GJM Associates Inc.

Take a Look Outside
May 1, 2004

You need to do some concentrated market research, but your current staff is swamped with other work. Do you: A) wait for your marketing staff’s workload to get lighter? B) decide that the research was not all that crucial in the first place? C) hire an outside expert to conduct the all-important study? “There’s a general tendency in the catalog industry to use in-house staff only and to avoid hiring outside expertise,” says George Ittner, president of Executive Greetings catalog, a former industry consultant and long-time catalog veteran. “But I think you can gain immense benefits from hiring that expertise. Catalogers shouldn’t

How to Plan Your Merchandise Buys
June 1, 2003

Effectively planning your merchandise buys will have a dramatic impact on your customer service levels, fill rates and inventory management. Although there are many approaches to planning buys, I’ll offer an overview of the one I’ve used most successfully in my many years in the catalog industry. The process isn’t difficult, but it should be done with some consistency as you build your history from one timeline to the next. Although we frequently talk about the catalog industry being “item-driven,” to plan effectively, step back and look at your business from a broader categorical point of view. Start by defining the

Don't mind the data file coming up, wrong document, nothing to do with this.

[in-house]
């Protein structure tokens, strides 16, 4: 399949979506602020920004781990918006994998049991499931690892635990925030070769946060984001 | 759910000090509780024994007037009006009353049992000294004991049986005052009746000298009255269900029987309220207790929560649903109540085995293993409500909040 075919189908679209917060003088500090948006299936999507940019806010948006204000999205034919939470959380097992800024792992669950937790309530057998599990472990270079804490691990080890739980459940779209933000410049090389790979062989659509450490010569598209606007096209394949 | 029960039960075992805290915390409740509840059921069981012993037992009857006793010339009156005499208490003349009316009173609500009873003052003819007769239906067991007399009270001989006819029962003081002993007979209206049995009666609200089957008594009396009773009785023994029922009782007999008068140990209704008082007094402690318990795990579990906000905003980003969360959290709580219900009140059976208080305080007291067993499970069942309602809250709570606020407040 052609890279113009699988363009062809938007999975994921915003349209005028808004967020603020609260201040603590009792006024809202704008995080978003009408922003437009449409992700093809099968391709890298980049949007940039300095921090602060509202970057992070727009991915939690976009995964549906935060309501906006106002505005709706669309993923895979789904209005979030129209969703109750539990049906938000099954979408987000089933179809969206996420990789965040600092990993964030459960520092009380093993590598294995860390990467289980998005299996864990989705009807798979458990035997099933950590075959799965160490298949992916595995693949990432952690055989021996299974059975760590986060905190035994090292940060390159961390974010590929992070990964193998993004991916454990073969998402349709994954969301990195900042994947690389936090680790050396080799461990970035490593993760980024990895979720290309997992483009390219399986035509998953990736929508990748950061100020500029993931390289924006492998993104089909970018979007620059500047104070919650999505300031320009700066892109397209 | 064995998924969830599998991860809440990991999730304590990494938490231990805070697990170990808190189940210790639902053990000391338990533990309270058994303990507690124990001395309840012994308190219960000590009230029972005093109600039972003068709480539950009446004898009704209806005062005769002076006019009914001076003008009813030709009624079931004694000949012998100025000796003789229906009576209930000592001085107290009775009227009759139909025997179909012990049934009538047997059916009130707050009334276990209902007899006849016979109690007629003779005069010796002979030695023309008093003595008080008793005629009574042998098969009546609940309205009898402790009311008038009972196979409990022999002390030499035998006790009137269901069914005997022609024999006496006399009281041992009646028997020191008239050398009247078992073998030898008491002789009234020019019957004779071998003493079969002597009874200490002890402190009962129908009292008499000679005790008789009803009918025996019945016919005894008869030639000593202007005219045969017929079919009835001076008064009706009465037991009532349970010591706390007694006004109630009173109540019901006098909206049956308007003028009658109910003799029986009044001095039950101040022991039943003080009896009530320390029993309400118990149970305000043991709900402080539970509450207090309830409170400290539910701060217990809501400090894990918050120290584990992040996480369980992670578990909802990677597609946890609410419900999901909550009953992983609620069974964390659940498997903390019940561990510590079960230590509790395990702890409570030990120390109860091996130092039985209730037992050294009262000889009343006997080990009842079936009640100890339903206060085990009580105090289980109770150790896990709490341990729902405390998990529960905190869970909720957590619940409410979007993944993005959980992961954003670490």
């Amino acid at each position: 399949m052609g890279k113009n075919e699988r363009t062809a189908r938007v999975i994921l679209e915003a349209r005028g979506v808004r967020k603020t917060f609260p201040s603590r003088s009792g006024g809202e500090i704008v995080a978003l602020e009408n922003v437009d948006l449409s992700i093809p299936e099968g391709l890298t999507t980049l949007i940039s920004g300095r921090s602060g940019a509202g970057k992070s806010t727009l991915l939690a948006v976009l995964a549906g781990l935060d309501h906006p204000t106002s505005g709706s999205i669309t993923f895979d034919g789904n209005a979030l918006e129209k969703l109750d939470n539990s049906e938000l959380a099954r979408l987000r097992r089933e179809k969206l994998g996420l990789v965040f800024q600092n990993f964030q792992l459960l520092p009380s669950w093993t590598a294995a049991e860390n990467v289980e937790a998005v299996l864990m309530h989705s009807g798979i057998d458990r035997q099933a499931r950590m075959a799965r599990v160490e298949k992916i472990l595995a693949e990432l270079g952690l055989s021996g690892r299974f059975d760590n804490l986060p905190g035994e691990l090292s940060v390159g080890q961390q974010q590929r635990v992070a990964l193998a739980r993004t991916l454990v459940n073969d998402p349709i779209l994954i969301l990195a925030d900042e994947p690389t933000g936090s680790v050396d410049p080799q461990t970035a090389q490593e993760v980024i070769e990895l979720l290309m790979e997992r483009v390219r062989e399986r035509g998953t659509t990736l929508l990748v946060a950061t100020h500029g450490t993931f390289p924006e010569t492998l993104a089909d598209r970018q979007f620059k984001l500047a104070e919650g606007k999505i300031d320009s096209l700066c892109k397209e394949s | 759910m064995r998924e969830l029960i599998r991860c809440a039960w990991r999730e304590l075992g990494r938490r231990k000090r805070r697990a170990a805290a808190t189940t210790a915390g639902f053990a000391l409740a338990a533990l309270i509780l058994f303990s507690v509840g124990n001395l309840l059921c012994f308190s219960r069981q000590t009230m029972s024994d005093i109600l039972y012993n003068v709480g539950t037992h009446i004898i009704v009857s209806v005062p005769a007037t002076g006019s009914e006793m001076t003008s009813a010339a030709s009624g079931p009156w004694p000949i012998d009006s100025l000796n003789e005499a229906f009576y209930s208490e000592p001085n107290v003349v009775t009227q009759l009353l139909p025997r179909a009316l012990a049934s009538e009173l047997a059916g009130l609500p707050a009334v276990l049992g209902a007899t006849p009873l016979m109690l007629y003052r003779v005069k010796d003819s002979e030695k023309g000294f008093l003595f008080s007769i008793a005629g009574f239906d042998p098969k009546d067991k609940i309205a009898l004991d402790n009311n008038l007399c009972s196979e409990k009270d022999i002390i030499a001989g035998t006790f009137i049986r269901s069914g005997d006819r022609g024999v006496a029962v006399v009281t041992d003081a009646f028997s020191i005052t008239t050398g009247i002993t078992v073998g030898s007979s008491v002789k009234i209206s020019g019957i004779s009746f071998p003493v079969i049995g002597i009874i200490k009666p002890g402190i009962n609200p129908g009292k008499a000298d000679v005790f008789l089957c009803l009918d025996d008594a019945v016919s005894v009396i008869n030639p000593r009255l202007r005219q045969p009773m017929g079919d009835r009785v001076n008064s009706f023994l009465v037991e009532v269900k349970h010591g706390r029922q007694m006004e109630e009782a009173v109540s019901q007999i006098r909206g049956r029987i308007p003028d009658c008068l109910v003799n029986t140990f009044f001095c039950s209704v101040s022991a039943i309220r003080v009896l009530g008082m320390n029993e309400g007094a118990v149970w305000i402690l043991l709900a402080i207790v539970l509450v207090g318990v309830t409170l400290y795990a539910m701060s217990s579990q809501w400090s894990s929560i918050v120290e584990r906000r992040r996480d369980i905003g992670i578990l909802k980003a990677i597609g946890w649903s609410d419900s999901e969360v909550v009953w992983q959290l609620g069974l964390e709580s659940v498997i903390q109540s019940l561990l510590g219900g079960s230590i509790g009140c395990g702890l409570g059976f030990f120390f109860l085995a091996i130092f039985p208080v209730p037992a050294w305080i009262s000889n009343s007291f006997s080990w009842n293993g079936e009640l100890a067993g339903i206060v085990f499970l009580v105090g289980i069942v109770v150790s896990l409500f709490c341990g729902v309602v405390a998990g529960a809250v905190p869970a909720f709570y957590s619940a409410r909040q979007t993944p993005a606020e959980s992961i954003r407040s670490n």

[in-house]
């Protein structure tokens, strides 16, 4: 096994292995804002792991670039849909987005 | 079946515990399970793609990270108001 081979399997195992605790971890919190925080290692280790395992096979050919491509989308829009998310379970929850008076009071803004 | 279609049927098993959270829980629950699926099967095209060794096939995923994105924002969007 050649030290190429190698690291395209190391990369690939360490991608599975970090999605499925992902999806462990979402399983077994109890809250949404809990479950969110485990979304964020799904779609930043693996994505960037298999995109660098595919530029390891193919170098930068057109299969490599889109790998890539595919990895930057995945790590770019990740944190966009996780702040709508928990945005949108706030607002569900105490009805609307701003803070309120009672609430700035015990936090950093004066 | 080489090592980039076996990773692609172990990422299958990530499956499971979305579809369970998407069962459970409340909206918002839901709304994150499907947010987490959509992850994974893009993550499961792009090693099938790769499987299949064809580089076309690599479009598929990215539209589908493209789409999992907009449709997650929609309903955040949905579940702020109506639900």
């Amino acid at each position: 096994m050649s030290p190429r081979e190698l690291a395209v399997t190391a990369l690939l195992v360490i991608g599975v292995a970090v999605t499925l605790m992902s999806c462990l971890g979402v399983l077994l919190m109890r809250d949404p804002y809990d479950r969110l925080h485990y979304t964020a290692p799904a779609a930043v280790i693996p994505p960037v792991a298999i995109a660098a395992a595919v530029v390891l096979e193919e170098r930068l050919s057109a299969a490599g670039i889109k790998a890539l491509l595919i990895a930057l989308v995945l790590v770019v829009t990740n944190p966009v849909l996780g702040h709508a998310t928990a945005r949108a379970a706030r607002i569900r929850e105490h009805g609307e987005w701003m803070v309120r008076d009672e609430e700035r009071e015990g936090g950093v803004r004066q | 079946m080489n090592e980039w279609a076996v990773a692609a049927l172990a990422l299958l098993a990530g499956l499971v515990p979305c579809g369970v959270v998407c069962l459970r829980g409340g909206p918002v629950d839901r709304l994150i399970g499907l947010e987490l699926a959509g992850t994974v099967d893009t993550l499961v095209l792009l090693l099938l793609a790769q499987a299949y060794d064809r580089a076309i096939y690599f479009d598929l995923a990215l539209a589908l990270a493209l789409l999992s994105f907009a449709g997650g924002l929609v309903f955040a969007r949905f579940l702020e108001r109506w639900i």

It’s Outta Here
November 1, 2002

Even the best merchants sometimes over-buy or miscalculate sales projections. And sometimes your returns ratio creeps a bit higher than normal. What’s a cataloger to do? Dump the stuff. Surplus goods have no value to your catalog until they’re converted into cash and those funds are reinvested. In addition, the overstocked items are taking up precious real estate in your warehouse, and you must pay to insure and maintain them. Finally, surplus assets depreciate in value more quickly than other assets as they become obsolete. Following are some ways to discard inventory and clear your shelves for tomorrow’s new goods. Discount to Move 1.